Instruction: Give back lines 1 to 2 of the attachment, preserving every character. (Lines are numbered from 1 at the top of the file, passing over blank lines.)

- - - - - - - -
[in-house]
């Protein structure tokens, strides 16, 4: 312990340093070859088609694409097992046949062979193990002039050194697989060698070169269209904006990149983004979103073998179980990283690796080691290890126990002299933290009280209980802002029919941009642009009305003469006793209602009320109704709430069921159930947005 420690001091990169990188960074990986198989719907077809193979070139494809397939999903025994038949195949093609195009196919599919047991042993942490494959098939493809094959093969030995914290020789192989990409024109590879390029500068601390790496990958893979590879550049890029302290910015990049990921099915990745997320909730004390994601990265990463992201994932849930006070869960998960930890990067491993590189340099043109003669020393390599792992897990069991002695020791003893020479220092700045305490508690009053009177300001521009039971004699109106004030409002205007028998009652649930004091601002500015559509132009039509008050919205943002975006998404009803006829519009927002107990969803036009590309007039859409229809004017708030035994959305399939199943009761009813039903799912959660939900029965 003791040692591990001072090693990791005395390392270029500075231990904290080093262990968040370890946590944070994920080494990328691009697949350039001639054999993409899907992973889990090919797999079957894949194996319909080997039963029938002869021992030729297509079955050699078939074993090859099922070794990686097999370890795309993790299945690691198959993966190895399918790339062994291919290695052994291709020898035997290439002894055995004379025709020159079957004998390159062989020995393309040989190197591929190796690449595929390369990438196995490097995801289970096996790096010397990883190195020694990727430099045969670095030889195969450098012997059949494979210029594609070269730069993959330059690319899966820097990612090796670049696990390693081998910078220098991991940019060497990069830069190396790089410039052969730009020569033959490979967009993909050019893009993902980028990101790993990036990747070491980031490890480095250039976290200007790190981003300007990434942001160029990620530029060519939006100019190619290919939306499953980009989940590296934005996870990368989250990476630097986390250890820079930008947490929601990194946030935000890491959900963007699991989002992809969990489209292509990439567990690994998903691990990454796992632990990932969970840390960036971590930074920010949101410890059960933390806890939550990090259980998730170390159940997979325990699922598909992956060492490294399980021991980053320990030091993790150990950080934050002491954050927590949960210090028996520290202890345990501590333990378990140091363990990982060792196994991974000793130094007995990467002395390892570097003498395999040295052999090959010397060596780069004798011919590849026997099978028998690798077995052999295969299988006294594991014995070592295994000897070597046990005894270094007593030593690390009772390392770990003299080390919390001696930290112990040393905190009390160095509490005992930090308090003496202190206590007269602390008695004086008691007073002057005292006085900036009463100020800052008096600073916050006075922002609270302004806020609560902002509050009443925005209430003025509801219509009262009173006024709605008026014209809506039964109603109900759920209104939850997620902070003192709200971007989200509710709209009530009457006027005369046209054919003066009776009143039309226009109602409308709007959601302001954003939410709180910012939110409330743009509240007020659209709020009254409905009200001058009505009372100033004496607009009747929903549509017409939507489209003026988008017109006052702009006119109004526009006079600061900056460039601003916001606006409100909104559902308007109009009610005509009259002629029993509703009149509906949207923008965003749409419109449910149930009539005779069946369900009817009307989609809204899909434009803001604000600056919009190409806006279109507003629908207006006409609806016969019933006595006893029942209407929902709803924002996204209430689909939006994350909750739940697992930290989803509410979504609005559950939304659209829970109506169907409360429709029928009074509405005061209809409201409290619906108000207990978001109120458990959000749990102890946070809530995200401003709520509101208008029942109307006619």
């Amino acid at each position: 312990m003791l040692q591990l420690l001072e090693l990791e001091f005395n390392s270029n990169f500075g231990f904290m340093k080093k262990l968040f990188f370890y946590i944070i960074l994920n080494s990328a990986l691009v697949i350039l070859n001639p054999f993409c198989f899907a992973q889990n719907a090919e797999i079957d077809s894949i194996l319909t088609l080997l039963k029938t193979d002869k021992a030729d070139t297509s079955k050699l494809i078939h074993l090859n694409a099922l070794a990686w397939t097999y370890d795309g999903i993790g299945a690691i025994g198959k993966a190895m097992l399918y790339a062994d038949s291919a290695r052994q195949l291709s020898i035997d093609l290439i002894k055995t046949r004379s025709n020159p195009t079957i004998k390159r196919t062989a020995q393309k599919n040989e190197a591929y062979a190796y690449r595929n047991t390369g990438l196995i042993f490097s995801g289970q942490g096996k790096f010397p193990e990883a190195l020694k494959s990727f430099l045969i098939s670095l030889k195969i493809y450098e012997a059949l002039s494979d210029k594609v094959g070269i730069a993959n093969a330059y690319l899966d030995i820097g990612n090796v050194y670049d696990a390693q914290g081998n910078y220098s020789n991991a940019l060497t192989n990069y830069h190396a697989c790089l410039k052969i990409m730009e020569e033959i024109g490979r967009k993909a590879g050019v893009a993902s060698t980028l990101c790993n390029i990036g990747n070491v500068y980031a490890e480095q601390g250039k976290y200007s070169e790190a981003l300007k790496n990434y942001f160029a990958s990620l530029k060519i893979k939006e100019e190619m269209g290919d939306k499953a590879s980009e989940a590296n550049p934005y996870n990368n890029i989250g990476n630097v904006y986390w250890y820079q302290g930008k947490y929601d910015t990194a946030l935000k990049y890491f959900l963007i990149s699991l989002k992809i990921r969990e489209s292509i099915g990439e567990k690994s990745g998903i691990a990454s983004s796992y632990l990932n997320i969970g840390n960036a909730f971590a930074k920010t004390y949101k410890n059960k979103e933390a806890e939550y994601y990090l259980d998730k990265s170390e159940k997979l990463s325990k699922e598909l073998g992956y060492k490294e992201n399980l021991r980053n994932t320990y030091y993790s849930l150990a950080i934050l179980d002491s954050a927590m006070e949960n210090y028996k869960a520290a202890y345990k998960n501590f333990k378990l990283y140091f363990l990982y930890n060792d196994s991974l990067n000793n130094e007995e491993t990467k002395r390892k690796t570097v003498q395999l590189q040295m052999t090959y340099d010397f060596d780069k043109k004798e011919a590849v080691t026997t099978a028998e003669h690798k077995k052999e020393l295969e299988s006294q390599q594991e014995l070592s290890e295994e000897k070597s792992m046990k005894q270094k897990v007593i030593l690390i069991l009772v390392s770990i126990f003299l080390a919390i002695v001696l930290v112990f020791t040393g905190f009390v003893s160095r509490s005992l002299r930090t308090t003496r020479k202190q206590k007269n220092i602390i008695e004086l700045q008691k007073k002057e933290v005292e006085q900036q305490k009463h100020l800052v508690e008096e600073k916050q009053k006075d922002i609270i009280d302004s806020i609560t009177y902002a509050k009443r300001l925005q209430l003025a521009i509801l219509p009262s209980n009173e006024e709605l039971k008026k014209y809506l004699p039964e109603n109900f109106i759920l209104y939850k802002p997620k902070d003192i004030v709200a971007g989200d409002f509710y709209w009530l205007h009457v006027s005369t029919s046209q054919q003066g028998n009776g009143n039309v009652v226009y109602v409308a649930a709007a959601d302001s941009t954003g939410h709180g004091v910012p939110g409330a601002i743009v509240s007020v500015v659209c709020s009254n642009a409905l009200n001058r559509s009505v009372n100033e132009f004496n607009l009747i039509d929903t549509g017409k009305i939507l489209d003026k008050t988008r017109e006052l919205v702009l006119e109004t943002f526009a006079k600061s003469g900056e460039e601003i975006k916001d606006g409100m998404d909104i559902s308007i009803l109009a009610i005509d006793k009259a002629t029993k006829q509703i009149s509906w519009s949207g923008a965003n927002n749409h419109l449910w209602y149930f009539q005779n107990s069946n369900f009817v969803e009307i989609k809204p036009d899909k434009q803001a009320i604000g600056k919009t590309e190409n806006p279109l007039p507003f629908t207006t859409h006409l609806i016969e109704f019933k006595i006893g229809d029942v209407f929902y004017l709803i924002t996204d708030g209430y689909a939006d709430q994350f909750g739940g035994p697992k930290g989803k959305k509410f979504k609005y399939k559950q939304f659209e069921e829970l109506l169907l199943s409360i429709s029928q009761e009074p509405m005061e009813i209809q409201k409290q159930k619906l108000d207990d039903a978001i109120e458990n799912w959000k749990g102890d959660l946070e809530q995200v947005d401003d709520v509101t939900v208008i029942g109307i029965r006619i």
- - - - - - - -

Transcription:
[in-house]
């Protein structure tokens, strides 16, 4: 312990340093070859088609694409097992046949062979193990002039050194697989060698070169269209904006990149983004979103073998179980990283690796080691290890126990002299933290009280209980802002029919941009642009009305003469006793209602009320109704709430069921159930947005 420690001091990169990188960074990986198989719907077809193979070139494809397939999903025994038949195949093609195009196919599919047991042993942490494959098939493809094959093969030995914290020789192989990409024109590879390029500068601390790496990958893979590879550049890029302290910015990049990921099915990745997320909730004390994601990265990463992201994932849930006070869960998960930890990067491993590189340099043109003669020393390599792992897990069991002695020791003893020479220092700045305490508690009053009177300001521009039971004699109106004030409002205007028998009652649930004091601002500015559509132009039509008050919205943002975006998404009803006829519009927002107990969803036009590309007039859409229809004017708030035994959305399939199943009761009813039903799912959660939900029965 003791040692591990001072090693990791005395390392270029500075231990904290080093262990968040370890946590944070994920080494990328691009697949350039001639054999993409899907992973889990090919797999079957894949194996319909080997039963029938002869021992030729297509079955050699078939074993090859099922070794990686097999370890795309993790299945690691198959993966190895399918790339062994291919290695052994291709020898035997290439002894055995004379025709020159079957004998390159062989020995393309040989190197591929190796690449595929390369990438196995490097995801289970096996790096010397990883190195020694990727430099045969670095030889195969450098012997059949494979210029594609070269730069993959330059690319899966820097990612090796670049696990390693081998910078220098991991940019060497990069830069190396790089410039052969730009020569033959490979967009993909050019893009993902980028990101790993990036990747070491980031490890480095250039976290200007790190981003300007990434942001160029990620530029060519939006100019190619290919939306499953980009989940590296934005996870990368989250990476630097986390250890820079930008947490929601990194946030935000890491959900963007699991989002992809969990489209292509990439567990690994998903691990990454796992632990990932969970840390960036971590930074920010949101410890059960933390806890939550990090259980998730170390159940997979325990699922598909992956060492490294399980021991980053320990030091993790150990950080934050002491954050927590949960210090028996520290202890345990501590333990378990140091363990990982060792196994991974000793130094007995990467002395390892570097003498395999040295052999090959010397060596780069004798011919590849026997099978028998690798077995052999295969299988006294594991014995070592295994000897070597046990005894270094007593030593690390009772390392770990003299080390919390001696930290112990040393905190009390160095509490005992930090308090003496202190206590007269602390008695004086008691007073002057005292006085900036009463100020800052008096600073916050006075922002609270302004806020609560902002509050009443925005209430003025509801219509009262009173006024709605008026014209809506039964109603109900759920209104939850997620902070003192709200971007989200509710709209009530009457006027005369046209054919003066009776009143039309226009109602409308709007959601302001954003939410709180910012939110409330743009509240007020659209709020009254409905009200001058009505009372100033004496607009009747929903549509017409939507489209003026988008017109006052702009006119109004526009006079600061900056460039601003916001606006409100909104559902308007109009009610005509009259002629029993509703009149509906949207923008965003749409419109449910149930009539005779069946369900009817009307989609809204899909434009803001604000600056919009190409806006279109507003629908207006006409609806016969019933006595006893029942209407929902709803924002996204209430689909939006994350909750739940697992930290989803509410979504609005559950939304659209829970109506169907409360429709029928009074509405005061209809409201409290619906108000207990978001109120458990959000749990102890946070809530995200401003709520509101208008029942109307006619």